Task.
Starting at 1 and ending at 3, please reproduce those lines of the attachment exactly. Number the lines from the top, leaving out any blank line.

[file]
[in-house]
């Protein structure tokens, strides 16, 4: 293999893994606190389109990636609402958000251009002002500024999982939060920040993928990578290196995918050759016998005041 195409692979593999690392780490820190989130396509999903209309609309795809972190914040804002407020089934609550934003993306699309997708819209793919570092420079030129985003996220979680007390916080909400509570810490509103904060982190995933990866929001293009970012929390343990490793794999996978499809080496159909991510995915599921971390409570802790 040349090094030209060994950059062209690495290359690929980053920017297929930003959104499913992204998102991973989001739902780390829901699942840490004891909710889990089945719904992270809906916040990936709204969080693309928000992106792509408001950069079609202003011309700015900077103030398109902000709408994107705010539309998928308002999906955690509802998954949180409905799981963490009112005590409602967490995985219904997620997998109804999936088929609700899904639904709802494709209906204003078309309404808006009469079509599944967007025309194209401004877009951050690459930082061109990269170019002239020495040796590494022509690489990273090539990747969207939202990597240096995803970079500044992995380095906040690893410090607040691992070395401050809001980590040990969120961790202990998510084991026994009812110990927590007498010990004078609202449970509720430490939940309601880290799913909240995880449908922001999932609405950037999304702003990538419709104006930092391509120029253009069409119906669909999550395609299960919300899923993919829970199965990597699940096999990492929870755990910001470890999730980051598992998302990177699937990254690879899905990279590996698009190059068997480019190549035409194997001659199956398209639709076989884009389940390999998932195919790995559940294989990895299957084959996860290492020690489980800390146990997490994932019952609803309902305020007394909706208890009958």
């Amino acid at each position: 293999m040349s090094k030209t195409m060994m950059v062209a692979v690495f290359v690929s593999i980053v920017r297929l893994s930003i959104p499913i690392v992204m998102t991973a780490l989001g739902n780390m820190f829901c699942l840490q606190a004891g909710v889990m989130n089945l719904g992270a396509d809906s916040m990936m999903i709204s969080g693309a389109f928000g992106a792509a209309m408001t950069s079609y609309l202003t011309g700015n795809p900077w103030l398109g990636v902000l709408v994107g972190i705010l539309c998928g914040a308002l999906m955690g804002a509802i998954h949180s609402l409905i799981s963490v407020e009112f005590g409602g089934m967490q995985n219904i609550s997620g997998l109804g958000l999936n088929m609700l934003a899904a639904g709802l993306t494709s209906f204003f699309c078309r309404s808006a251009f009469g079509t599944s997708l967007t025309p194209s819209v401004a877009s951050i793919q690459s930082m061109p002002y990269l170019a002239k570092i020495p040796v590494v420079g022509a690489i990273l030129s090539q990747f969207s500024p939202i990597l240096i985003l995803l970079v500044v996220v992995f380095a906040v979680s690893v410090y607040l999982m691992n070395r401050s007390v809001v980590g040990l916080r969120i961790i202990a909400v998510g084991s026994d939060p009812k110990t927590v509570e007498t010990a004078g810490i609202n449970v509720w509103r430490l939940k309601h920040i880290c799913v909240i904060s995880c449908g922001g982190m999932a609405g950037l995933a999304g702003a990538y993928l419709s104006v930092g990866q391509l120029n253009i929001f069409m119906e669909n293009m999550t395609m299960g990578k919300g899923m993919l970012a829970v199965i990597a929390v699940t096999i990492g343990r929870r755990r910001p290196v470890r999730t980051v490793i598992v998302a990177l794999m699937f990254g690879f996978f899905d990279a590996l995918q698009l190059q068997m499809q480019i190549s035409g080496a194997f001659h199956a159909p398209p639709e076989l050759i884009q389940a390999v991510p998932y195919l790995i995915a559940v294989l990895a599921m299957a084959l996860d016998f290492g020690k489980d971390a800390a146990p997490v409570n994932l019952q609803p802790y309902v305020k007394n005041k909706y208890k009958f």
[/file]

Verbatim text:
[in-house]
């Protein structure tokens, strides 16, 4: 293999893994606190389109990636609402958000251009002002500024999982939060920040993928990578290196995918050759016998005041 195409692979593999690392780490820190989130396509999903209309609309795809972190914040804002407020089934609550934003993306699309997708819209793919570092420079030129985003996220979680007390916080909400509570810490509103904060982190995933990866929001293009970012929390343990490793794999996978499809080496159909991510995915599921971390409570802790 040349090094030209060994950059062209690495290359690929980053920017297929930003959104499913992204998102991973989001739902780390829901699942840490004891909710889990089945719904992270809906916040990936709204969080693309928000992106792509408001950069079609202003011309700015900077103030398109902000709408994107705010539309998928308002999906955690509802998954949180409905799981963490009112005590409602967490995985219904997620997998109804999936088929609700899904639904709802494709209906204003078309309404808006009469079509599944967007025309194209401004877009951050690459930082061109990269170019002239020495040796590494022509690489990273090539990747969207939202990597240096995803970079500044992995380095906040690893410090607040691992070395401050809001980590040990969120961790202990998510084991026994009812110990927590007498010990004078609202449970509720430490939940309601880290799913909240995880449908922001999932609405950037999304702003990538419709104006930092391509120029253009069409119906669909999550395609299960919300899923993919829970199965990597699940096999990492929870755990910001470890999730980051598992998302990177699937990254690879899905990279590996698009190059068997480019190549035409194997001659199956398209639709076989884009389940390999998932195919790995559940294989990895299957084959996860290492020690489980800390146990997490994932019952609803309902305020007394909706208890009958």
């Amino acid at each position: 293999m040349s090094k030209t195409m060994m950059v062209a692979v690495f290359v690929s593999i980053v920017r297929l893994s930003i959104p499913i690392v992204m998102t991973a780490l989001g739902n780390m820190f829901c699942l840490q606190a004891g909710v889990m989130n089945l719904g992270a396509d809906s916040m990936m999903i709204s969080g693309a389109f928000g992106a792509a209309m408001t950069s079609y609309l202003t011309g700015n795809p900077w103030l398109g990636v902000l709408v994107g972190i705010l539309c998928g914040a308002l999906m955690g804002a509802i998954h949180s609402l409905i799981s963490v407020e009112f005590g409602g089934m967490q995985n219904i609550s997620g997998l109804g958000l999936n088929m609700l934003a899904a639904g709802l993306t494709s209906f204003f699309c078309r309404s808006a251009f009469g079509t599944s997708l967007t025309p194209s819209v401004a877009s951050i793919q690459s930082m061109p002002y990269l170019a002239k570092i020495p040796v590494v420079g022509a690489i990273l030129s090539q990747f969207s500024p939202i990597l240096i985003l995803l970079v500044v996220v992995f380095a906040v979680s690893v410090y607040l999982m691992n070395r401050s007390v809001v980590g040990l916080r969120i961790i202990a909400v998510g084991s026994d939060p009812k110990t927590v509570e007498t010990a004078g810490i609202n449970v509720w509103r430490l939940k309601h920040i880290c799913v909240i904060s995880c449908g922001g982190m999932a609405g950037l995933a999304g702003a990538y993928l419709s104006v930092g990866q391509l120029n253009i929001f069409m119906e669909n293009m999550t395609m299960g990578k919300g899923m993919l970012a829970v199965i990597a929390v699940t096999i990492g343990r929870r755990r910001p290196v470890r999730t980051v490793i598992v998302a990177l794999m699937f990254g690879f996978f899905d990279a590996l995918q698009l190059q068997m499809q480019i190549s035409g080496a194997f001659h199956a159909p398209p639709e076989l050759i884009q389940a390999v991510p998932y195919l790995i995915a559940v294989l990895a599921m299957a084959l996860d016998f290492g020690k489980d971390a800390a146990p997490v409570n994932l019952q609803p802790y309902v305020k007394n005041k909706y208890k009958f």